Uniforms during this period had two purposes apart from clothing the men. They enabled troops to distinguish friend from foe and deceive the enemy into thinking that the troops were bigger, and therefore stronger, than they actually were. All shakos and bearskins were tall, giving the impression of greater height, and epaulettes gave greater breadth to the shoulders. During the Peninsular War the uniforms were by the end rags on the veterans, and some had to make their kilts into trousers. The shoes were the hardest to replace and with all the marching they soon wore out, some having to march in bare foot over flint roads, during the battle the soldiers had to revert to robbing the dead of their clothes and especially their shoes of both sides. Wellington cared not how his men were dressed providing they had 60 rounds of ball-cartridge and adequate rations to last three days, though this was not always possible.
Looting the dead
Looting the dead and wounded was, from time immemorial, the spoils of the victor. After the battles there was much to be had, especially from the officers: purses, watches, pistols and swords. False-teeth, usually ivory, were also taken for and sold later to dentists. In fact some soldier and followers traded in ordinary teeth obtained from the dead, which was used to make cheaper false-teeth and after Waterloo false-teeth were known as Waterloo teeth. Many of the wounded who resisted were killed, will other gave all they had for a drink of water. Also after the battles the peasants and camp followers moved in to rob the wounded and the dead. Some so laden with their plunder they could only stagger of the battle field.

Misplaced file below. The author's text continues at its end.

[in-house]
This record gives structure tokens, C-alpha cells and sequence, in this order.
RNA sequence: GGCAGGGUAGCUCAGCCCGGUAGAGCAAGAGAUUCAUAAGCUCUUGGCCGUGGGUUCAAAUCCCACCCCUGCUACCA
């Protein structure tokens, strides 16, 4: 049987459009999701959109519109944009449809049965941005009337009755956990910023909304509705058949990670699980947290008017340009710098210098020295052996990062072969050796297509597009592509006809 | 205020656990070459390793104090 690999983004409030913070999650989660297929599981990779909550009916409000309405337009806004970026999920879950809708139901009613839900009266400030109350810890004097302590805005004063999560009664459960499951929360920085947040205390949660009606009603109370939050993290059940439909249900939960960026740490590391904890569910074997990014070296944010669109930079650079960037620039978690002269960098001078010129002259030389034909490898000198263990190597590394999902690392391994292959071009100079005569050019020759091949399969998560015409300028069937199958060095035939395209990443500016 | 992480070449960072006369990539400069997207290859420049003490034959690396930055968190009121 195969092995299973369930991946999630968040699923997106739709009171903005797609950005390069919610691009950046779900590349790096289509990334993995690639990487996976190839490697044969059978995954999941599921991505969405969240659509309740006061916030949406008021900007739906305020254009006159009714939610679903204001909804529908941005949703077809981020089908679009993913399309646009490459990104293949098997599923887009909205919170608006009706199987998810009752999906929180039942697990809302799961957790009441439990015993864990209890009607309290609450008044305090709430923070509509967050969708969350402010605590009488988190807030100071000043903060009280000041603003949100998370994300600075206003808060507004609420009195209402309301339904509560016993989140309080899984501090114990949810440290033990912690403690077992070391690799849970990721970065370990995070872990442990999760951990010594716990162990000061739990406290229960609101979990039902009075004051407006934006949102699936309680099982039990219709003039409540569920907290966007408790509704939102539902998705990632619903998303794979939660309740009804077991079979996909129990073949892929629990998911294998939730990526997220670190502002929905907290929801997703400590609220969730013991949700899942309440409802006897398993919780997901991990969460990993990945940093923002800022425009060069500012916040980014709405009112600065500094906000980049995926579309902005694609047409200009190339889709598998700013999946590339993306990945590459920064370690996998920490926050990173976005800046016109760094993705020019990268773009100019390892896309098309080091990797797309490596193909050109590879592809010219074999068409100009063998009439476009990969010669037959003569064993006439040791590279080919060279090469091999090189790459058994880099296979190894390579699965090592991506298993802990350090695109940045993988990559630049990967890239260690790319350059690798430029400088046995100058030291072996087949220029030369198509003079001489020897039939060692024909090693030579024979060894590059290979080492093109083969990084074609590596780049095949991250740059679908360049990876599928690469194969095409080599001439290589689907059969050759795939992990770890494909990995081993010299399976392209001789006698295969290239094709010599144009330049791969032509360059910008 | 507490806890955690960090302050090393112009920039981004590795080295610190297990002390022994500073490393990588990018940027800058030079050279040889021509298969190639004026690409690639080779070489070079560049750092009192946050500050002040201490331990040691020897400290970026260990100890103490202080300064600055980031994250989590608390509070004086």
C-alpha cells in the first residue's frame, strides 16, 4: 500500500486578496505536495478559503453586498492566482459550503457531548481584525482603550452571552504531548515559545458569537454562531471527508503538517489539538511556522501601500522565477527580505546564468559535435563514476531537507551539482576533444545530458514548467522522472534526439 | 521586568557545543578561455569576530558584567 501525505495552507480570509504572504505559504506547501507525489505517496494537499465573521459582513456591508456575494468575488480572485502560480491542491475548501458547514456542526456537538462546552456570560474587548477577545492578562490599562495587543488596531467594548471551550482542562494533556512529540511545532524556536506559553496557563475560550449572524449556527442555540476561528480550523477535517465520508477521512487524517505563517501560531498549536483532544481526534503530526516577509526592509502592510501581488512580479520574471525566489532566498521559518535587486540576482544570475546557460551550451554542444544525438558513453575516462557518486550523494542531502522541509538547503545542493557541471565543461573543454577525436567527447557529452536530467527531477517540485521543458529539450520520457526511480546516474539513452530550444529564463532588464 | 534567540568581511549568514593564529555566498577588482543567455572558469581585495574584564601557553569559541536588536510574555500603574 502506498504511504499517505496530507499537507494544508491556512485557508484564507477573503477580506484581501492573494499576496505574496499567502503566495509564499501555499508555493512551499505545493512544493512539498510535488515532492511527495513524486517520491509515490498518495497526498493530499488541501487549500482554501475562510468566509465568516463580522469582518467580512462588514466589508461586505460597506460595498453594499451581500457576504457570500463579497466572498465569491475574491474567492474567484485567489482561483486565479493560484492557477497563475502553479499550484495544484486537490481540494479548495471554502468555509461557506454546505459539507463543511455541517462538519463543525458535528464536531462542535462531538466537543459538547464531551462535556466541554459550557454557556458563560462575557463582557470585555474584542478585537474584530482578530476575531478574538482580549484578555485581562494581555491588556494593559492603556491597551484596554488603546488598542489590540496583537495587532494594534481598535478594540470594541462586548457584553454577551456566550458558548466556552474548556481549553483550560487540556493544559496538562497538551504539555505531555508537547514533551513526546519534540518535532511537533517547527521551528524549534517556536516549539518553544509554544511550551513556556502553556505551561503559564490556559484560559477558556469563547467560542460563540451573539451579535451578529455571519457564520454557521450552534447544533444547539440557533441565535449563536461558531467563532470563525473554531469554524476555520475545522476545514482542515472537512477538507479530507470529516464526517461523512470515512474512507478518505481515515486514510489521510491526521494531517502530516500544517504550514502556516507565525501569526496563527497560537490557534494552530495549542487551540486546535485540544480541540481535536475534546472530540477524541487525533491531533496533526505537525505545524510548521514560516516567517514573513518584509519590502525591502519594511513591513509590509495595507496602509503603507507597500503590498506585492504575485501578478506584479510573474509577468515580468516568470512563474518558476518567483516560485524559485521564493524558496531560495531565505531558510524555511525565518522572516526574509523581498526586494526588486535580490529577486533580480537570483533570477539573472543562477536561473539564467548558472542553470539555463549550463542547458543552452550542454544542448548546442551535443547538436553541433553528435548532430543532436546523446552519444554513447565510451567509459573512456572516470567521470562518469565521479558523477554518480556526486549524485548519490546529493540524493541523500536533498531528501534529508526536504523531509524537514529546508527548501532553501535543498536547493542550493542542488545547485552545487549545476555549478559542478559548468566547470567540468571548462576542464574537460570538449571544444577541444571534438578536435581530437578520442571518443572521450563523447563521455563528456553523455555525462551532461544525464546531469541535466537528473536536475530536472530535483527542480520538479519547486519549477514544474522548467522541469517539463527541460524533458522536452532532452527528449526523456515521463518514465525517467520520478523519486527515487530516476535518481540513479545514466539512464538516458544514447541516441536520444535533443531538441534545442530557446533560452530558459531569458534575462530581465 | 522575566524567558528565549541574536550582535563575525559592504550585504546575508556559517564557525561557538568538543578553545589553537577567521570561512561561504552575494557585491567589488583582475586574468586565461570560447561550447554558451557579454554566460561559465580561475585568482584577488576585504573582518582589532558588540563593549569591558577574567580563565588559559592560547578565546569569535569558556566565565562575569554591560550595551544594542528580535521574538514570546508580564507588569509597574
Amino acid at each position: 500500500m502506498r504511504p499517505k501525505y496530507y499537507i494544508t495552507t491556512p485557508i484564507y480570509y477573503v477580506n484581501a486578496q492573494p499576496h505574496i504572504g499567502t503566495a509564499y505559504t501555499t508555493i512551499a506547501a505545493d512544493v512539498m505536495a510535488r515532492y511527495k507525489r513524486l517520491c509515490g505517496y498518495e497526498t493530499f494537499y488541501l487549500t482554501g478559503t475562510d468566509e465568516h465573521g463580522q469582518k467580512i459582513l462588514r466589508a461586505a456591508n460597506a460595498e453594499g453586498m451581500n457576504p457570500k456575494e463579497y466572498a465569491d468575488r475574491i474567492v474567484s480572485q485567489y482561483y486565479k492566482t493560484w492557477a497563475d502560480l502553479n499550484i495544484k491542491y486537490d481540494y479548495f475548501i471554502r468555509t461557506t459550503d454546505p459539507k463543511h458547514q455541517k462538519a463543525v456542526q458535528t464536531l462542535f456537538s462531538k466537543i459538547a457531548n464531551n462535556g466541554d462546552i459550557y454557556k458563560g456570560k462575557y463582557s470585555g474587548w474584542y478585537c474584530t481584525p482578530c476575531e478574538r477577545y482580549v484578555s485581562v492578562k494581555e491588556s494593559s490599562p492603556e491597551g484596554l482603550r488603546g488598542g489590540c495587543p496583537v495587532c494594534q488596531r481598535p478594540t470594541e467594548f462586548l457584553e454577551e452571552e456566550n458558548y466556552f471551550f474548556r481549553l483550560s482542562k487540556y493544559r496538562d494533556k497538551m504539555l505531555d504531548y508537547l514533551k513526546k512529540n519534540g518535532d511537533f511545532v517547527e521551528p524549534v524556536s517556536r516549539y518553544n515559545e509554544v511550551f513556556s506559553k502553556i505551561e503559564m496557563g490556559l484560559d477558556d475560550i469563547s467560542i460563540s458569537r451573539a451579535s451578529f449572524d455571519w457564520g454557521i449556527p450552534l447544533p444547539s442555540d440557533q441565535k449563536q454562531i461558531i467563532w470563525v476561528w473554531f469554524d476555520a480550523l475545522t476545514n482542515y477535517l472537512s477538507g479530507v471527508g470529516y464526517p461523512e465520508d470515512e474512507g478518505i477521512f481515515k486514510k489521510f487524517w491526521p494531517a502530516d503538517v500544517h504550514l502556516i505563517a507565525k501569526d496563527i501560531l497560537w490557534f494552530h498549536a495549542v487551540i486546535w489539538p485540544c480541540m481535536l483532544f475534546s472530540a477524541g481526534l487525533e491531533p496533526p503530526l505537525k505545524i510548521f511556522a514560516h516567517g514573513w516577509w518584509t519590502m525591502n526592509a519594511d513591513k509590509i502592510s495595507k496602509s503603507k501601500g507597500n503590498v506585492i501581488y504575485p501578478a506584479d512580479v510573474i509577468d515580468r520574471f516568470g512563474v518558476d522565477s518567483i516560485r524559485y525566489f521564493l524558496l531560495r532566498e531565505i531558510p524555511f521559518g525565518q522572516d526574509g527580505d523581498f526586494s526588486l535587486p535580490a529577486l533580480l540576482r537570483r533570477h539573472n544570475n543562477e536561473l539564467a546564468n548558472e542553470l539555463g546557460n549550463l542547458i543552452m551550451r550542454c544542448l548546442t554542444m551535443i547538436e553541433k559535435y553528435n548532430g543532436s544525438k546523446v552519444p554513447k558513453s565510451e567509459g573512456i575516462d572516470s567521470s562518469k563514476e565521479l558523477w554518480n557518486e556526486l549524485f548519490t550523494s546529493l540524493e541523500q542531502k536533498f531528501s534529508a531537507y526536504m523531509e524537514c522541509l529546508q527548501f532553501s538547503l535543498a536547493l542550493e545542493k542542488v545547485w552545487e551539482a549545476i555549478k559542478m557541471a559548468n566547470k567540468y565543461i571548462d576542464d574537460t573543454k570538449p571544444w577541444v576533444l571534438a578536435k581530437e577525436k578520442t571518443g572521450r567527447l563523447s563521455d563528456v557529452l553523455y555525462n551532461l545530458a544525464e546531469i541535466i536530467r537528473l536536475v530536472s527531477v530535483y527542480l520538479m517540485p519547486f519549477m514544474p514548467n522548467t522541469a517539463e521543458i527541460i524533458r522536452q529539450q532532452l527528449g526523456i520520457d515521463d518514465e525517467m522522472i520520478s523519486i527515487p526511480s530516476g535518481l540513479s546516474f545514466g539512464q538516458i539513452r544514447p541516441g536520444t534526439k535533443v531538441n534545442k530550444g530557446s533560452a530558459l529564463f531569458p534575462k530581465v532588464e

The greatest danger to the Infantry came from cavalry, who could attack quickly before it was possible to reload. Partly because of this threat, the combined length of the musket and bayonet was kept as long as possible to reach a mounted opponent. In defence, against infantry, the common tactic was to form two ranks , one kneeling and one standing behind, so confronting the enemy with a hedge of bayonets, the front rank defending the second will reloading and vice-versa. In attack the bayonet could be used to defeat the enemies defences, though actual clashes of bayonet to bayonet was rare, as one side or other lost their nerve and fled. The side that had better discipline and higher moral, was usually the victor during these clashes. The problem was when used against the enemy the bayonet was prone to becoming stuck in the enemy, by wedging between ribs or other bones, or the suction preventing the bayonet being remove without a struggle. Most veterans realising the problems of the bayonet preferred to use it as a slashing weapon and the musket as a club during close-quarter fighting.
The musket was a smooth-bore long-arm and muzzle-loaded. The most common musket used during the Napoleonic war was the "Brown Bess" (1720 - 1840), which fired a .75 inch ball. The other was the "Baker Rifle" (1800 - 40)used by "Rifle men" which had greater accuracy. There was usually six movements to the loading drill of the musket/rifle,